As both a Queens real estate lawyer and an estate planning attorney, I am asked by clients with real estate what they should do to protect their assets. They want to shelter their other investments and personal assets from potential creditors of their investment properties. Lawsuits based on slip and falls, environmental contamination, contract disputes, and landlord tenant issues are all potential perils for the real estate investor. Investors usually purchase insurance on their properties, whether they bought through 1030 exchange options or otherwise, but feel that they need more peace of mind. After all, a claim by a severely injured party could exceed their insurance coverage, or their insurer may not cover the claim because of some quirk in the policy. Before discussing more exotic structures like foreign or domestic asset protection trusts (DAPTs), I ask how their property is owned. Many times, the investor unwittingly owns real property in his personal name which, as will be discussed in this article, opens up the individual’s other assets to avoidable claims. The first step to reaching their goal of asset protection is the creation of a Limited Liability Company (LLC) to act as the legal owner of the investment property. If structured and managed properly, this legal entity can provide excellent asset protection through the form of limited liability, while providing important tax advantages.
While sole proprietorships (owning assets in your name) are the most common and simplest form of property ownership, they provide no asset protection for owners. When a person who owns property in his personal name gets sued, all of his assets, even those unrelated to the property, can be used to satisfy a judgment. An example can help illustrate this: Let’s consider Joe, who is single and owns two houses; one in which he lives and one that he rents out. His personal home is worth $300,000 with no mortgage. The rental home is worth $250,000 but has a mortgage of $225,000. Joe signs a deal with Mark, a contractor, to perform major renovation work on his rental home for $50,000, which is not performed to Joe’s satisfaction. Joe does not pay Mark the money because he claims Mark violated the contract. Mark sues Joe for $50,000 and wins. Not only is Mark able to collect against the $25,000 of equity from the rental home, but he is also able to collect the balance against Joe’s personal residence or any of Joe’s other personal or business assets. Had Joe held his rental home in an LLC, Mark would only be able to collect against the value of the property held in the LLC, and not of any other assets outside of it.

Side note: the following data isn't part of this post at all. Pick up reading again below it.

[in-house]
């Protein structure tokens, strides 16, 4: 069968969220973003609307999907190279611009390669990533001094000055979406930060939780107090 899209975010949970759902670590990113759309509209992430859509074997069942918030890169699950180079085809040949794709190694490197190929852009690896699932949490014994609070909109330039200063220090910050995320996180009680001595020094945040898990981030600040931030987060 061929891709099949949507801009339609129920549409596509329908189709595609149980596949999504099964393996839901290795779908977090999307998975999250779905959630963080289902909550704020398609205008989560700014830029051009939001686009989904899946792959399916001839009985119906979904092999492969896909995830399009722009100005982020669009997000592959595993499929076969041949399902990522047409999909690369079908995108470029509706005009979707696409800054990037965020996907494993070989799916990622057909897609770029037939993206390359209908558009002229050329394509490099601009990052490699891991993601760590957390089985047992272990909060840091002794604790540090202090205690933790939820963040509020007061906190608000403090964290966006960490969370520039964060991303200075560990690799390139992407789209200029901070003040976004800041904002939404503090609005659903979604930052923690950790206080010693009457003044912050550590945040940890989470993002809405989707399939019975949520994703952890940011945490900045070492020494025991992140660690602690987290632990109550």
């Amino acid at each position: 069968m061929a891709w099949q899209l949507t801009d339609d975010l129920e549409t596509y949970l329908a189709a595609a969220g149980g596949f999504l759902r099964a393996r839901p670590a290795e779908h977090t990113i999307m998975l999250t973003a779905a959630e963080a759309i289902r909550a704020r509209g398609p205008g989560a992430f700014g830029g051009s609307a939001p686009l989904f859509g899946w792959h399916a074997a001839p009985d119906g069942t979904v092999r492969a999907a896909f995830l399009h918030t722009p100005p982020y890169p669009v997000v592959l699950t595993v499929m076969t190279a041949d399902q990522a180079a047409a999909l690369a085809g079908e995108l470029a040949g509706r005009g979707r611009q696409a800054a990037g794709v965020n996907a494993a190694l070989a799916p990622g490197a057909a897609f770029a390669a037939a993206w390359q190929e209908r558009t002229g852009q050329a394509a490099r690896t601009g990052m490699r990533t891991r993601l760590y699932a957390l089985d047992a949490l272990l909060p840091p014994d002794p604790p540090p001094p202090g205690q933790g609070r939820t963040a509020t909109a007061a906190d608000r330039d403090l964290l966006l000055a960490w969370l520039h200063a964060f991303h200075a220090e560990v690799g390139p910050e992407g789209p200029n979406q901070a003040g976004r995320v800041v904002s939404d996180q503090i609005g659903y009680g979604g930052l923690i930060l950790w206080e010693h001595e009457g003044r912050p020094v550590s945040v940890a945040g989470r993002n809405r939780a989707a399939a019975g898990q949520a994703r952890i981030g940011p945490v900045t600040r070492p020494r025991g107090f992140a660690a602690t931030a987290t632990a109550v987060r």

A similar mistake investors make is owning multiple investment properties in one LLC. When an LLC is sued, all of that entity’s assets become available to creditors. However, by placing each property in separate LLCs, an investor can protect his other properties from being subject to the judgment related to only one of the properties. This way, if Joe owns two rental houses in separate LLCs and one property is subject to a judgment for an amount greater than his insurance policy and home equity can satisfy, his creditor can’t collect from the other LLC. While there are additional fees to set up and manage two LLCs, they are well worth the protection that they provide.
From a tax perspective, an LLC is a “pass-through” entity, which means that income is passed to its owners, also known as members, and reported on the owners’ individual tax returns. This feature of LLCs avoids double taxation and is similar to that of an S Corporation. LLCs with multiple members are taxed as partnerships and the members have to file a Schedule K-1. Single member LLCs are taxed as sole proprietorships and members report the income on their personal 1040.
The benefits for real estate investors is tremendous; if the proper legal distinctions are observed, a creditor can not enforce a judgment against the investor individually or against any other properties he may own. Consequently, properly safeguarding your LLC is critical and will be discussed in a subsequent article. As with all complex legal issues involving real estate and business law, a competent real estate attorney should be consulted.
Contact our law offices at 347-766-2685 to discuss your individual situation with an estate planning/real estate attorney.